Soil Management

Soil microorganisms

Soil microorganisms include bacteria, archaeons, viruses, some fungi, algae and protozoa. In the soil environment, the importance of microorganisms manifests itself, among other things, in the formation of soil crumbling structures and in the mineralisation of organic matter, providing plants with easily-assimilable nutrients. Soil microorganisms are responsible for processing soil substances and cycling elements that are important for many processes in the soil environment. In the vicinity of the roots of plants, i.e. in the so-called rhizosphere, micro-organisms are very active and play an important role in shaping the conditions for plant development.

They not only facilitate the uptake of mineral nutrients by plants, but also protect them from pathogens. Microorganisms are able to ‘recognise’ their plant hosts, so each plant species has a different set of microorganisms populating its root tissues. For this reason, simplified rotations, or lack thereof, significantly deplete the diversity of microorganisms in the soil.

The dead soil organisms are decomposed by micro-organisms and the decomposition products are the building blocks for soil humus, which influences the basic chemical and physical properties of the soil. Soil humus is responsible for maintaining the correct soil structure, its water retention capacity and also influences the soil’s resistance to wind or water erosion. The humus content of mineral soils is one of the main indicators of their fertility.

A very valuable element of the soil ecosystem is the presence of bacteria that supply nitrogen to plants. Some of the bacteria can fix nitrogen from the air by living alone in the soil, but this requires the correct pH and the presence of food – e.g. post-harvest residues. Bacteria living in symbiosis with faba bean plants (e.g. peas, broad beans, clover, alfalfa, lupins or serradella) fix much larger amounts of atmospheric nitrogen. The post-harvest residues of the faba bean plants are not only a valuable source of nitrogen for the succeeding crops grown in the crop rotation, but also an extremely important factor positively influencing the structure and other fertility parameters of the soil.

The microbial activity of soils is an important indicator of the fertility and fertility of the soil ecosystem, and also provides valuable information on the changes occurring in the environment as a result of the interactions of both independent and human-dependent factors. The micro-organisms present in the soil secrete a number of important enzymes into the soil that are responsible for the proper functioning of the soil ecosystem. They are mainly responsible for the breakdown of organic matter and the formation of soil humus. In addition, they enable plants to draw on the mineral substances available in the soil (they are involved in the transformation of nitrogen, phosphorus, sulphur and other elements found in the environment), participate in the detoxification processes of pollutants (e.g. decomposition of plant protection products) and nitrification and denitrification, and are involved in the degradation of lignins, cellulose and other plant cell components. The micro-organisms produce chelating compounds that promote the uptake of micronutrients by plants. The abundance of soil microorganisms, as well as the activity of soils, depends on a number of factors, such as soil pH, soil moisture and soil organic matter content. The development and activity of microorganisms depends on many environmental factors, such as pH, organic matter content and individual elements, especially humidity and temperature, but also on the way the plants are cultivated and protected.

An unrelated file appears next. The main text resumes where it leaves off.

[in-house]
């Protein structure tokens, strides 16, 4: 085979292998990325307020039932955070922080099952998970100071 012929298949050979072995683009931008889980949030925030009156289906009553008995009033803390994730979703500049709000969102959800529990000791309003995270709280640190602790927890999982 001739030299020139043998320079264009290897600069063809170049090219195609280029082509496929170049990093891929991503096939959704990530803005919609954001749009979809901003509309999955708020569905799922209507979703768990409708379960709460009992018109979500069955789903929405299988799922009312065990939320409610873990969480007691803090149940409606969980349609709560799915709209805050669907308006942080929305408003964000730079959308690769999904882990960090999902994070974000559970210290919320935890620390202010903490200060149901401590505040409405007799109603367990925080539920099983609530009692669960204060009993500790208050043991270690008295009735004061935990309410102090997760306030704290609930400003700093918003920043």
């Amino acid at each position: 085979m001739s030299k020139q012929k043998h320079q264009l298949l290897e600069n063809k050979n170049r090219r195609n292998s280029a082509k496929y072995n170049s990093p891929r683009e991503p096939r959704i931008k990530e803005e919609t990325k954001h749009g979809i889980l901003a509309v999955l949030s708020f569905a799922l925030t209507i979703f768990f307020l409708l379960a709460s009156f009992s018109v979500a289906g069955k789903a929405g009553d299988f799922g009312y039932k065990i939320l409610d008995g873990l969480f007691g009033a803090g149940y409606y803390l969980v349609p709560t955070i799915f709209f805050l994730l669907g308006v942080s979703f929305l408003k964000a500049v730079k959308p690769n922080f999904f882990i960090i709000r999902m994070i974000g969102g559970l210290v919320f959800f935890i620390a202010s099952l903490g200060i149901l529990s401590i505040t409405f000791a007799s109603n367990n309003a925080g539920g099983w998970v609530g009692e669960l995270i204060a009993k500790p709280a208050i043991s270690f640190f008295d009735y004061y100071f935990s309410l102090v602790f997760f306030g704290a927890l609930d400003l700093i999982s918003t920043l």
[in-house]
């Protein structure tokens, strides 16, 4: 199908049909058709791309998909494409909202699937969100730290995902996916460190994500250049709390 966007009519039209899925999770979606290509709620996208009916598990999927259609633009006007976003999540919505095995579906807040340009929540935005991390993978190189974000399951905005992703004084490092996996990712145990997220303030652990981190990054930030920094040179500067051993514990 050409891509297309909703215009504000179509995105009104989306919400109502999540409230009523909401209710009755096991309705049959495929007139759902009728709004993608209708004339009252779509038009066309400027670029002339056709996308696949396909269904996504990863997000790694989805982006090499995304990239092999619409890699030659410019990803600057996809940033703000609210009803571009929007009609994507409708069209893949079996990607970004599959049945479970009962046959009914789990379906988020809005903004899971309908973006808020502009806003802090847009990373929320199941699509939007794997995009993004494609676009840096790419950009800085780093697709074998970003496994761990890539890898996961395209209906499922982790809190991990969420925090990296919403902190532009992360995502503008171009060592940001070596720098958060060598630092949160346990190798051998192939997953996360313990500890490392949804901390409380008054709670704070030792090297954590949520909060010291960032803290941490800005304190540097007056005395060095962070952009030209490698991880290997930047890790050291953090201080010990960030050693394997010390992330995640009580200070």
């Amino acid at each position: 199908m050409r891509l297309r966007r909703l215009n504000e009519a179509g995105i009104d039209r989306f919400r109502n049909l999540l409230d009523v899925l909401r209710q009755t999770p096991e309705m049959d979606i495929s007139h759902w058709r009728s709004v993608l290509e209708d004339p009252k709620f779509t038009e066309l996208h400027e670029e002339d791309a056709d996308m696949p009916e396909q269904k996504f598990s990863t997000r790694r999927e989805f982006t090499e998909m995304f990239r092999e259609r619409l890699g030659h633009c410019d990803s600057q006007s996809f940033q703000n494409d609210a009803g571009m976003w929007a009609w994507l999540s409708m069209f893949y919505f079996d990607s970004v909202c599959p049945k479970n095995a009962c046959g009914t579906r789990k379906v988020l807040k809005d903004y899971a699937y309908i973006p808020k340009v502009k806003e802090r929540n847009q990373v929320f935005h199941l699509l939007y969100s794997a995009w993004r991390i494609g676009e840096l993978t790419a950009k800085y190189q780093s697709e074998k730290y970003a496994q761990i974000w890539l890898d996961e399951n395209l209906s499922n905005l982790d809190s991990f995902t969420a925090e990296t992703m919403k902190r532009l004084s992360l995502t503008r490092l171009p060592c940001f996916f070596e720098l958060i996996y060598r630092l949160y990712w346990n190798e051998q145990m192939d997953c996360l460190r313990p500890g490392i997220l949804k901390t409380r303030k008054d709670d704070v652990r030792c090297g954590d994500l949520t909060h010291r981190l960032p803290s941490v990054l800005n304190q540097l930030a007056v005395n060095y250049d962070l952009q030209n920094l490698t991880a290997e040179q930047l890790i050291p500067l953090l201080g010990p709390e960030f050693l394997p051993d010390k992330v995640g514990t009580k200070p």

Among the soil micro-organisms, there are also those that – from our point of view – have a negative effect, causing plant diseases, for example.

The largest contribution to the soil ecosystem belongs to saprotrophs represented by bacteria, or fungi, which use a mechanism called antagonistic interaction (e.g. competition, parasitism, predation) towards pathogens, relying on interspecific relationships among the populations present, leading to adverse effects for one or both parties. In addition, the soil environment activates mechanisms that help micro-organisms to survive the harsh conditions of the environment in which they live. Such phenomena include a condition known as anabiosis (a state of reduced activity of an organism), hyperparasitism (a condition in which a host of a parasite becomes another parasite, to the benefit of the main host), or the more familiar mycorrhiza (symbiosis of many fungi with the roots of plants, including cultivated plants). In practice, it boils down to maintaining an equilibrium that protects against excessive pathogen growth.

When the soil environment cannot cope with pathogen accumulation, human action is required. Protection against pathogens can be carried out both through biological protection (e.g.: plant inoculation, use of biological plant protection preparations), mechanical protection (soil improvement treatments), agronomic protection (sowing dates, plant succession) and through chemical treatments in the form of suitable plant and soil protection products. Biological protection most commonly uses antagonistic organisms, as well as the above-mentioned phenomenon of over-parasitism. In addition, inoculations play a major role in increasing the activity of microorganisms in the soil – for example, inoculations for faba bean plants can significantly increase the fixation of atmospheric nitrogen, resulting in a better yield for these plants. Proper soil pH regulation also plays a huge role.